19. Weather Research and Forecasting Model's Community Variational/Ensemble Data Assimilation System: WRFDA

    SciTech Connect (OSTI)

    Barker, D.; Huang, X. Y.; Liu, Z. Q.; Auligne, T.; Zhang, X.; Rugg, S.; Ajjaji, R.; Bourgeois, A.; Bray, J.; Chen, Y. S.; Demirtas, M.; Guo, Y. R.; Henderson, T.; Huang, W.; Lin, H. C.; Michalakes, J.; Rizvi, S.; Zhang, X. Y.

    2012-06-01

    Data assimilation is the process by which observations are combined with short-range NWP model output to produce an analysis of the state of the atmosphere at a specified time. Since its inception in the late 1990s, the multiagency Weather Research and Forecasting (WRF) model effort has had a strong data assimilation component, dedicating two working groups to the subject. This article documents the history of the WRF data assimilation effort, and discusses the challenges associated with balancing academic, research, and operational data assimilation requirements in the context of the WRF effort to date. The WRF Model's Community Variational/Ensemble Data Assimilation System (WRFDA) has evolved over the past 10 years, and has resulted in over 30 refereed publications to date, as well as implementation in a wide range of real-time and operational NWP systems.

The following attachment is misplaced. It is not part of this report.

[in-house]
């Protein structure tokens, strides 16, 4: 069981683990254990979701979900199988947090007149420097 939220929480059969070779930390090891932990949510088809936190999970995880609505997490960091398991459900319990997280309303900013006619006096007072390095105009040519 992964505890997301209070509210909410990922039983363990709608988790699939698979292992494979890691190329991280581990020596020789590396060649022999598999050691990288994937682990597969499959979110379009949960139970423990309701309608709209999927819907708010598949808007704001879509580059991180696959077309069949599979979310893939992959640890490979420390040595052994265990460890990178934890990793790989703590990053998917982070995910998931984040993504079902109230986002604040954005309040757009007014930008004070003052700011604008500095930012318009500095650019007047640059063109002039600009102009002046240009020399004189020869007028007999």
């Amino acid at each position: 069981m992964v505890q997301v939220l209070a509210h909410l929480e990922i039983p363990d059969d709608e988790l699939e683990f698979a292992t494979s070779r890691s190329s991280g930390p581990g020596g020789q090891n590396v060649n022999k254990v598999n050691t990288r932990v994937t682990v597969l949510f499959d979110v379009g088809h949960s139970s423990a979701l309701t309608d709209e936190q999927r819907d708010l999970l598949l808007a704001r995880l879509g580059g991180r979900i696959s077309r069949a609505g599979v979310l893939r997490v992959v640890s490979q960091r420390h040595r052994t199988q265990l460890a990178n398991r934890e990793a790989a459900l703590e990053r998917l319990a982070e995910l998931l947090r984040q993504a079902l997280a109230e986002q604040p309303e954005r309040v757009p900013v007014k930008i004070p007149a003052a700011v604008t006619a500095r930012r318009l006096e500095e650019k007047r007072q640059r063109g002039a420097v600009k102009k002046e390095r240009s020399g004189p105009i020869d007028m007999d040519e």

20. Comparison of Uncertainty of Two Precipitation Prediction Models

    E-Print Network [OSTI]

    Shield, Stephen

    2015-01-01

    Meteorological inputs are an important part of subsurface flow and transport modeling. The choice of source for meteorological data used as inputs has significant impacts on the results of subsurface flow and transport studies. One method to obtain the meteorological data required for flow and transport studies is the use of weather generating models. This paper compares the difference in performance of two weather generating models at Technical Area 54 of Los Alamos National Lab. Technical Area 54 is contains several waste pits for low-level radioactive waste and is the site for subsurface flow and transport studies. This makes the comparison of the performance of the two weather generators at this site particularly valuable.